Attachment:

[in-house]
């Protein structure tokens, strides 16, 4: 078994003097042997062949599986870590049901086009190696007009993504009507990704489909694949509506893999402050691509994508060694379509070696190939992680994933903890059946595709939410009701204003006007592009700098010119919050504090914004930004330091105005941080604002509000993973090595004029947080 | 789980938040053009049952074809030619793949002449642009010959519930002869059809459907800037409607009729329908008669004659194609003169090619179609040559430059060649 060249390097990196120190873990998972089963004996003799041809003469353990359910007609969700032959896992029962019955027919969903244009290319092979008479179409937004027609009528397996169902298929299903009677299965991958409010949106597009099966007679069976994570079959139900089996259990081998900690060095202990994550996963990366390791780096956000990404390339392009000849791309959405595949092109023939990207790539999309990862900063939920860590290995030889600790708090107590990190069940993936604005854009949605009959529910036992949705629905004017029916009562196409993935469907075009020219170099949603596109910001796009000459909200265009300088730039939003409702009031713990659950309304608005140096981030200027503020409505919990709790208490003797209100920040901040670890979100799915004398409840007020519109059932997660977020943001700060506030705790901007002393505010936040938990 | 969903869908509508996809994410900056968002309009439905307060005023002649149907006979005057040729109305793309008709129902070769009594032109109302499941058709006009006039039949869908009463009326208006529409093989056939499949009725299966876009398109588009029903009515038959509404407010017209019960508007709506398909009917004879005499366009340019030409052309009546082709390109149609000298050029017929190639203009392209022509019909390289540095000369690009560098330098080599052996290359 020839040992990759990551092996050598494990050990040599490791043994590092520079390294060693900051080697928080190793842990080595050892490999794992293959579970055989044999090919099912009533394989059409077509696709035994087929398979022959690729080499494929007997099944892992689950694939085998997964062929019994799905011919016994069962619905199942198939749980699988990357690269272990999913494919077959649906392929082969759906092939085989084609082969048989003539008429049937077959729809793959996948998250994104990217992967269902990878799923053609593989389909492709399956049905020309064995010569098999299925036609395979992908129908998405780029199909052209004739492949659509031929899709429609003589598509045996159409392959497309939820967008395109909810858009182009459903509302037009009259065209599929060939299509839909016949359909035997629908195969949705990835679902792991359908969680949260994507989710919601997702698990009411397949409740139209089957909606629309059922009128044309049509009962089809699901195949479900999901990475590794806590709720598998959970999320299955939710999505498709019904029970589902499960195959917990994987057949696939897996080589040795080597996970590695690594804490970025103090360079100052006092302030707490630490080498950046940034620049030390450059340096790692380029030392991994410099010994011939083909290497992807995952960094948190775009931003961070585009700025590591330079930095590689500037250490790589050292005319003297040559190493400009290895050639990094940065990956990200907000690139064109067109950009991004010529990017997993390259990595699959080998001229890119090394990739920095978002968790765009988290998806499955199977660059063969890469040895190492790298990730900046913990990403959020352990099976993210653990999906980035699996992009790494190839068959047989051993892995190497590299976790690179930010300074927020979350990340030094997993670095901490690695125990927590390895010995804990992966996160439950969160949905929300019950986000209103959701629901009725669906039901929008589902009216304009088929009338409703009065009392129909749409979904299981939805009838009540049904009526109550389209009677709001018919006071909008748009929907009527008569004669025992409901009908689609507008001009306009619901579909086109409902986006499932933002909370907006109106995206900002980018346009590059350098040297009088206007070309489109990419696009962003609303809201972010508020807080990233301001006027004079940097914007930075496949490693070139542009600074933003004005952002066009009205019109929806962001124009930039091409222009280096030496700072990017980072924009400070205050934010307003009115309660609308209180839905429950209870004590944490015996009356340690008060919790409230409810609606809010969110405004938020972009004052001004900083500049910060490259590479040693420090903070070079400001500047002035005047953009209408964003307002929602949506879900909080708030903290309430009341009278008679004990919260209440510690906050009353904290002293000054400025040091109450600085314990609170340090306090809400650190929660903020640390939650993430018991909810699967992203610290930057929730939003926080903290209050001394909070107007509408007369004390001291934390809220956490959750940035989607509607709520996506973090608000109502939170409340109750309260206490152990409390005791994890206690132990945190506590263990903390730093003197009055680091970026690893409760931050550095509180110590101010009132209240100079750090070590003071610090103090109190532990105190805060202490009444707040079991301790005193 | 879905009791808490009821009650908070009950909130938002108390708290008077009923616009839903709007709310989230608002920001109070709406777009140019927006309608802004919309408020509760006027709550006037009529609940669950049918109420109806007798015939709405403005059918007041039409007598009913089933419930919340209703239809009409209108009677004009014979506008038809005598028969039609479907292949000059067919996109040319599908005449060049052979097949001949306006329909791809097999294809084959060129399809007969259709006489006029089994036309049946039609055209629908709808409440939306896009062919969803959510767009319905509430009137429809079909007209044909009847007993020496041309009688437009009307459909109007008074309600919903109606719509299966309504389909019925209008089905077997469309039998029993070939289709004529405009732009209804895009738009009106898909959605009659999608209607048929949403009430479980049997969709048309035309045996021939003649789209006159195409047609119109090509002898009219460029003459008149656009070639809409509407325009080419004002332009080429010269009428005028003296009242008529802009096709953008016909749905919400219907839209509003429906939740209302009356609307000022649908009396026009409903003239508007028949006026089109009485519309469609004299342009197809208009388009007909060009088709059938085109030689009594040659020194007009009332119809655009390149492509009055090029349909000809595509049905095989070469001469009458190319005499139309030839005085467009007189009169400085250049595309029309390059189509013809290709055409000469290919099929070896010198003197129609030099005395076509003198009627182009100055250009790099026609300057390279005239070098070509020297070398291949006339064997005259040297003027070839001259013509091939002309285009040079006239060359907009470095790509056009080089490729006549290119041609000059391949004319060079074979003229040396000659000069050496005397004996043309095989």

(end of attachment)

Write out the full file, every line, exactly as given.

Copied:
[in-house]
């Protein structure tokens, strides 16, 4: 078994003097042997062949599986870590049901086009190696007009993504009507990704489909694949509506893999402050691509994508060694379509070696190939992680994933903890059946595709939410009701204003006007592009700098010119919050504090914004930004330091105005941080604002509000993973090595004029947080 | 789980938040053009049952074809030619793949002449642009010959519930002869059809459907800037409607009729329908008669004659194609003169090619179609040559430059060649 060249390097990196120190873990998972089963004996003799041809003469353990359910007609969700032959896992029962019955027919969903244009290319092979008479179409937004027609009528397996169902298929299903009677299965991958409010949106597009099966007679069976994570079959139900089996259990081998900690060095202990994550996963990366390791780096956000990404390339392009000849791309959405595949092109023939990207790539999309990862900063939920860590290995030889600790708090107590990190069940993936604005854009949605009959529910036992949705629905004017029916009562196409993935469907075009020219170099949603596109910001796009000459909200265009300088730039939003409702009031713990659950309304608005140096981030200027503020409505919990709790208490003797209100920040901040670890979100799915004398409840007020519109059932997660977020943001700060506030705790901007002393505010936040938990 | 969903869908509508996809994410900056968002309009439905307060005023002649149907006979005057040729109305793309008709129902070769009594032109109302499941058709006009006039039949869908009463009326208006529409093989056939499949009725299966876009398109588009029903009515038959509404407010017209019960508007709506398909009917004879005499366009340019030409052309009546082709390109149609000298050029017929190639203009392209022509019909390289540095000369690009560098330098080599052996290359 020839040992990759990551092996050598494990050990040599490791043994590092520079390294060693900051080697928080190793842990080595050892490999794992293959579970055989044999090919099912009533394989059409077509696709035994087929398979022959690729080499494929007997099944892992689950694939085998997964062929019994799905011919016994069962619905199942198939749980699988990357690269272990999913494919077959649906392929082969759906092939085989084609082969048989003539008429049937077959729809793959996948998250994104990217992967269902990878799923053609593989389909492709399956049905020309064995010569098999299925036609395979992908129908998405780029199909052209004739492949659509031929899709429609003589598509045996159409392959497309939820967008395109909810858009182009459903509302037009009259065209599929060939299509839909016949359909035997629908195969949705990835679902792991359908969680949260994507989710919601997702698990009411397949409740139209089957909606629309059922009128044309049509009962089809699901195949479900999901990475590794806590709720598998959970999320299955939710999505498709019904029970589902499960195959917990994987057949696939897996080589040795080597996970590695690594804490970025103090360079100052006092302030707490630490080498950046940034620049030390450059340096790692380029030392991994410099010994011939083909290497992807995952960094948190775009931003961070585009700025590591330079930095590689500037250490790589050292005319003297040559190493400009290895050639990094940065990956990200907000690139064109067109950009991004010529990017997993390259990595699959080998001229890119090394990739920095978002968790765009988290998806499955199977660059063969890469040895190492790298990730900046913990990403959020352990099976993210653990999906980035699996992009790494190839068959047989051993892995190497590299976790690179930010300074927020979350990340030094997993670095901490690695125990927590390895010995804990992966996160439950969160949905929300019950986000209103959701629901009725669906039901929008589902009216304009088929009338409703009065009392129909749409979904299981939805009838009540049904009526109550389209009677709001018919006071909008748009929907009527008569004669025992409901009908689609507008001009306009619901579909086109409902986006499932933002909370907006109106995206900002980018346009590059350098040297009088206007070309489109990419696009962003609303809201972010508020807080990233301001006027004079940097914007930075496949490693070139542009600074933003004005952002066009009205019109929806962001124009930039091409222009280096030496700072990017980072924009400070205050934010307003009115309660609308209180839905429950209870004590944490015996009356340690008060919790409230409810609606809010969110405004938020972009004052001004900083500049910060490259590479040693420090903070070079400001500047002035005047953009209408964003307002929602949506879900909080708030903290309430009341009278008679004990919260209440510690906050009353904290002293000054400025040091109450600085314990609170340090306090809400650190929660903020640390939650993430018991909810699967992203610290930057929730939003926080903290209050001394909070107007509408007369004390001291934390809220956490959750940035989607509607709520996506973090608000109502939170409340109750309260206490152990409390005791994890206690132990945190506590263990903390730093003197009055680091970026690893409760931050550095509180110590101010009132209240100079750090070590003071610090103090109190532990105190805060202490009444707040079991301790005193 | 879905009791808490009821009650908070009950909130938002108390708290008077009923616009839903709007709310989230608002920001109070709406777009140019927006309608802004919309408020509760006027709550006037009529609940669950049918109420109806007798015939709405403005059918007041039409007598009913089933419930919340209703239809009409209108009677004009014979506008038809005598028969039609479907292949000059067919996109040319599908005449060049052979097949001949306006329909791809097999294809084959060129399809007969259709006489006029089994036309049946039609055209629908709808409440939306896009062919969803959510767009319905509430009137429809079909007209044909009847007993020496041309009688437009009307459909109007008074309600919903109606719509299966309504389909019925209008089905077997469309039998029993070939289709004529405009732009209804895009738009009106898909959605009659999608209607048929949403009430479980049997969709048309035309045996021939003649789209006159195409047609119109090509002898009219460029003459008149656009070639809409509407325009080419004002332009080429010269009428005028003296009242008529802009096709953008016909749905919400219907839209509003429906939740209302009356609307000022649908009396026009409903003239508007028949006026089109009485519309469609004299342009197809208009388009007909060009088709059938085109030689009594040659020194007009009332119809655009390149492509009055090029349909000809595509049905095989070469001469009458190319005499139309030839005085467009007189009169400085250049595309029309390059189509013809290709055409000469290919099929070896010198003197129609030099005395076509003198009627182009100055250009790099026609300057390279005239070098070509020297070398291949006339064997005259040297003027070839001259013509091939002309285009040079006239060359907009470095790509056009080089490729006549290119041609000059391949004319060079074979003229040396000659000069050496005397004996043309095989």